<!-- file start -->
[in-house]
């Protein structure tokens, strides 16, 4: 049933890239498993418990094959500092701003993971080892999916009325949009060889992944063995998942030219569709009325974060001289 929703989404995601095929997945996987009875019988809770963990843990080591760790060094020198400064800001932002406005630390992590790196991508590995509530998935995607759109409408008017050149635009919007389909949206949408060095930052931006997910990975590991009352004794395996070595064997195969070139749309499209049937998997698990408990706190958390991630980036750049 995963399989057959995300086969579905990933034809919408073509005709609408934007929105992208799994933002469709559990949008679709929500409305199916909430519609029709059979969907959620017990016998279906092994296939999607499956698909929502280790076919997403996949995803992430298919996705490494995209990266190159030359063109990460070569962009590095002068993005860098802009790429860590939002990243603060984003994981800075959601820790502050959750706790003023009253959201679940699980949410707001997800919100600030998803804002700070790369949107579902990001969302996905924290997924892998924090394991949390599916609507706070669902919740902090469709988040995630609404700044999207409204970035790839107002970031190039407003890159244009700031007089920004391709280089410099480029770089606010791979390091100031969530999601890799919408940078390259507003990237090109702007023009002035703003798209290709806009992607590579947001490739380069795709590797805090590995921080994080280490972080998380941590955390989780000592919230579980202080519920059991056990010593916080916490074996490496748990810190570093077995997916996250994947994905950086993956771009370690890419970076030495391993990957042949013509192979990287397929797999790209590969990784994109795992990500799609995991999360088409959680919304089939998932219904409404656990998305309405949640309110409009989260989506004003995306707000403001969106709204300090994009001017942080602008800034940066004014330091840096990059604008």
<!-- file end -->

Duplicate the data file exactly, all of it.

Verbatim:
[in-house]
């Protein structure tokens, strides 16, 4: 049933890239498993418990094959500092701003993971080892999916009325949009060889992944063995998942030219569709009325974060001289 929703989404995601095929997945996987009875019988809770963990843990080591760790060094020198400064800001932002406005630390992590790196991508590995509530998935995607759109409408008017050149635009919007389909949206949408060095930052931006997910990975590991009352004794395996070595064997195969070139749309499209049937998997698990408990706190958390991630980036750049 995963399989057959995300086969579905990933034809919408073509005709609408934007929105992208799994933002469709559990949008679709929500409305199916909430519609029709059979969907959620017990016998279906092994296939999607499956698909929502280790076919997403996949995803992430298919996705490494995209990266190159030359063109990460070569962009590095002068993005860098802009790429860590939002990243603060984003994981800075959601820790502050959750706790003023009253959201679940699980949410707001997800919100600030998803804002700070790369949107579902990001969302996905924290997924892998924090394991949390599916609507706070669902919740902090469709988040995630609404700044999207409204970035790839107002970031190039407003890159244009700031007089920004391709280089410099480029770089606010791979390091100031969530999601890799919408940078390259507003990237090109702007023009002035703003798209290709806009992607590579947001490739380069795709590797805090590995921080994080280490972080998380941590955390989780000592919230579980202080519920059991056990010593916080916490074996490496748990810190570093077995997916996250994947994905950086993956771009370690890419970076030495391993990957042949013509192979990287397929797999790209590969990784994109795992990500799609995991999360088409959680919304089939998932219904409404656990998305309405949640309110409009989260989506004003995306707000403001969106709204300090994009001017942080602008800034940066004014330091840096990059604008």